Policy defines and organizes objects in your Conjur Secrets Manager Enterprise database. Policy also establishes the rules for role-based access on resources.
Policy defines security rules. It is written using YAML, a language that is human and machine readable. Policy is loaded directly into Conjur.
Policy defines the following types of infrastructure :
Human users who can access Conjur through the CLI, or the API. Policy defines the users, organizes them, and defines privileges.
Applications that can authenticate to Conjur programmatically and access data. Policy defines the applications (
hosts), organizes them, and defines permissions on protected data, including secrets.
Variables that represent the secrets that will be stored in Conjur. Policy defines and manages the variables, and defines who can access the values. Note that policy does not hold the values (the actual secrets.)
Webservices can provide services to Conjur. Policy defines the services and makes them accessible.
You define policy in files that can be checked into source control. We recommend establishing process and review around changing policy files just like other controlled files.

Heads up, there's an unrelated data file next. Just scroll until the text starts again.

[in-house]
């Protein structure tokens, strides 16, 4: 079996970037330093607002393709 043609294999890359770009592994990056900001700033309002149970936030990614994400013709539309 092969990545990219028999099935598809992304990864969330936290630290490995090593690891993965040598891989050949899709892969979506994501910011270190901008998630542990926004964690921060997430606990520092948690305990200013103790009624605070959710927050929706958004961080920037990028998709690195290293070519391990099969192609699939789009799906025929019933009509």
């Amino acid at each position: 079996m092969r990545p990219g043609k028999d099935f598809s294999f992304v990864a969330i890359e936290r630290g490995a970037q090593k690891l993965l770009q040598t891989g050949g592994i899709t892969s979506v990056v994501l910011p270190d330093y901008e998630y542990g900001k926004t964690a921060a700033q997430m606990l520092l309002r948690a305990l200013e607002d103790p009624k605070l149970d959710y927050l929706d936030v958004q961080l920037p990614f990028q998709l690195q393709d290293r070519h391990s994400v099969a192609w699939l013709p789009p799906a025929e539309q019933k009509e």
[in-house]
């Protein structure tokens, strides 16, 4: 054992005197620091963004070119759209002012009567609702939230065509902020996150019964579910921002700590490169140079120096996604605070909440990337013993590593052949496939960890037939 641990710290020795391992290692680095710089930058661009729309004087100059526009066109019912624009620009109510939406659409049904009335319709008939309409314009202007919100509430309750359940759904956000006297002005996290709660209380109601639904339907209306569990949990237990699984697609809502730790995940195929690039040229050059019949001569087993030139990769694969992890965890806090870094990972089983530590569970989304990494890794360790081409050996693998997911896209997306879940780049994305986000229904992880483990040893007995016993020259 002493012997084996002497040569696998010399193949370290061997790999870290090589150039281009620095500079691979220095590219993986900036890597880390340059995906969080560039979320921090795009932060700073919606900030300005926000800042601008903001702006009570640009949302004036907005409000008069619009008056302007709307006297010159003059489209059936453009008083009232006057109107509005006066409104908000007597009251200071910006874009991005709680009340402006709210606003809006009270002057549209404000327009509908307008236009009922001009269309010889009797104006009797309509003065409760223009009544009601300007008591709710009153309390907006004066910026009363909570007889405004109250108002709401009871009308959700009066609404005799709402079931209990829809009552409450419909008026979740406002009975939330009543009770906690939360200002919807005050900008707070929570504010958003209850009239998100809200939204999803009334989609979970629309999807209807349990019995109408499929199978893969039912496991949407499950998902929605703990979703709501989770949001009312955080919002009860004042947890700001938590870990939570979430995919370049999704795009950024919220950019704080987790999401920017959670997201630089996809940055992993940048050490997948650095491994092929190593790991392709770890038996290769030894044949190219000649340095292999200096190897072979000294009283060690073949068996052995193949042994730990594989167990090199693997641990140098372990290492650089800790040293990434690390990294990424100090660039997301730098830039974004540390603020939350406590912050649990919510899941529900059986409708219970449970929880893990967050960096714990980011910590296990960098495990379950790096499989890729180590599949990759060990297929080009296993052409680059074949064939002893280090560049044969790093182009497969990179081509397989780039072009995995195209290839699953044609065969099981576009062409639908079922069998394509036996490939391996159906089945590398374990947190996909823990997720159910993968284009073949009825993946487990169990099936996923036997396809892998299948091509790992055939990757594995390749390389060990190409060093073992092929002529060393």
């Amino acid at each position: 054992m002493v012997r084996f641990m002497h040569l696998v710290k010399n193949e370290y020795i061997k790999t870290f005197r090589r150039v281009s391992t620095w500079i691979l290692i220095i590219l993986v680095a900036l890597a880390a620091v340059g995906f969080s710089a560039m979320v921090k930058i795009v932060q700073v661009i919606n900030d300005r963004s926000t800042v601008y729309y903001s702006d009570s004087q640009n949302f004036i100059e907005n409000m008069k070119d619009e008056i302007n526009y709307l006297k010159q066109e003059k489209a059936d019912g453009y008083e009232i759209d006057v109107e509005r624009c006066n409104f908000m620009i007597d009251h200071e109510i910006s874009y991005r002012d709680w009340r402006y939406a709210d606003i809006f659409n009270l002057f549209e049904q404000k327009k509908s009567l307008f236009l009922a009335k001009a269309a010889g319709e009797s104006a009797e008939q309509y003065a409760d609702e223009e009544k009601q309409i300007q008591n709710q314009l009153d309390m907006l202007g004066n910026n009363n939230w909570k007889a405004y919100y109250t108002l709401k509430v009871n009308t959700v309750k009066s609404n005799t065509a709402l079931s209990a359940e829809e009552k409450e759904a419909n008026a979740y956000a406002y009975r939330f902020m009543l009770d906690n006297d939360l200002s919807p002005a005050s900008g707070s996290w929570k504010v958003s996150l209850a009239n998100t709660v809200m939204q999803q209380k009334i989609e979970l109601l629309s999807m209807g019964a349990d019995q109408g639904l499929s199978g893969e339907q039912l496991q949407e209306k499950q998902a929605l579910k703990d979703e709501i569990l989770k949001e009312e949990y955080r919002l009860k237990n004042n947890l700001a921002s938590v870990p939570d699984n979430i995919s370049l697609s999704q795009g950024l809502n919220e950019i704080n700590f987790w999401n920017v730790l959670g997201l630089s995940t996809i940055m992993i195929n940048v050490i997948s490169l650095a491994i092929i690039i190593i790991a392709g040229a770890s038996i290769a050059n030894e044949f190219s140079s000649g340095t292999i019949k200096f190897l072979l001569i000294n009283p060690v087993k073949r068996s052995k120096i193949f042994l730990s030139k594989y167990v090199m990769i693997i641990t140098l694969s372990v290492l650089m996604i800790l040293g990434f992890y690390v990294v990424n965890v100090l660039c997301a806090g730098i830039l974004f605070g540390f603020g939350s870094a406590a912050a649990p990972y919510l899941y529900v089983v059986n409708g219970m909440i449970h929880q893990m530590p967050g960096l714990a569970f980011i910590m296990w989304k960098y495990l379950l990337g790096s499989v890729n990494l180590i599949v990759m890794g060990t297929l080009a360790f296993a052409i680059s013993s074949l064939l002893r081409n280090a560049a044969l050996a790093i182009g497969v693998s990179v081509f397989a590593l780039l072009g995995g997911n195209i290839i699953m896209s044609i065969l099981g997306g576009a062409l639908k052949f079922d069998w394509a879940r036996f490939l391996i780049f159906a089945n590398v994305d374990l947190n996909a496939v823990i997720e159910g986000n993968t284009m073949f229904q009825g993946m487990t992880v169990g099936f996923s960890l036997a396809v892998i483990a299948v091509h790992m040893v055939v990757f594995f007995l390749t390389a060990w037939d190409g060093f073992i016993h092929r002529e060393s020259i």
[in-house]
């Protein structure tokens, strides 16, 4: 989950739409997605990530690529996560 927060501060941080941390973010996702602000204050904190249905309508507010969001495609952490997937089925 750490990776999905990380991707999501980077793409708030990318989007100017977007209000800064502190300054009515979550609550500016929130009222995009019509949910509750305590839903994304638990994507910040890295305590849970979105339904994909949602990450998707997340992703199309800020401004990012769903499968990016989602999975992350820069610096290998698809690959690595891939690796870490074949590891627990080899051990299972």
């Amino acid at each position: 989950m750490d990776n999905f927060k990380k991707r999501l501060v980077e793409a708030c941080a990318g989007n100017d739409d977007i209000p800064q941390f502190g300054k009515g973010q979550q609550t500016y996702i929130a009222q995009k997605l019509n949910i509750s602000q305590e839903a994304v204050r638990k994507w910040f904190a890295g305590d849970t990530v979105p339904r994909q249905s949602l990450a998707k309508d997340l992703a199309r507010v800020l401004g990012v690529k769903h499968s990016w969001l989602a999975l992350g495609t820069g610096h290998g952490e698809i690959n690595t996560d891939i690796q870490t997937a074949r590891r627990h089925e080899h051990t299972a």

After saving policy in text files with .yml extensions, you load the file into Conjur using the Client CLI or REST API.Conjur interprets and transforms your policy statements into definitive database records. You can safely re-apply policy any number of times.
A policy file is declarative, meaning that the rules become data in the database; it is not executable code. Therefore, loading a policy file does not have any effect other than to create and update the role-based access control model in your Conjur appliance. These properties make policy files automation-friendly.
Policy files do not contain secret or password values. They contain only the declaration of the variable that will store the values and rules defining which roles can access the values.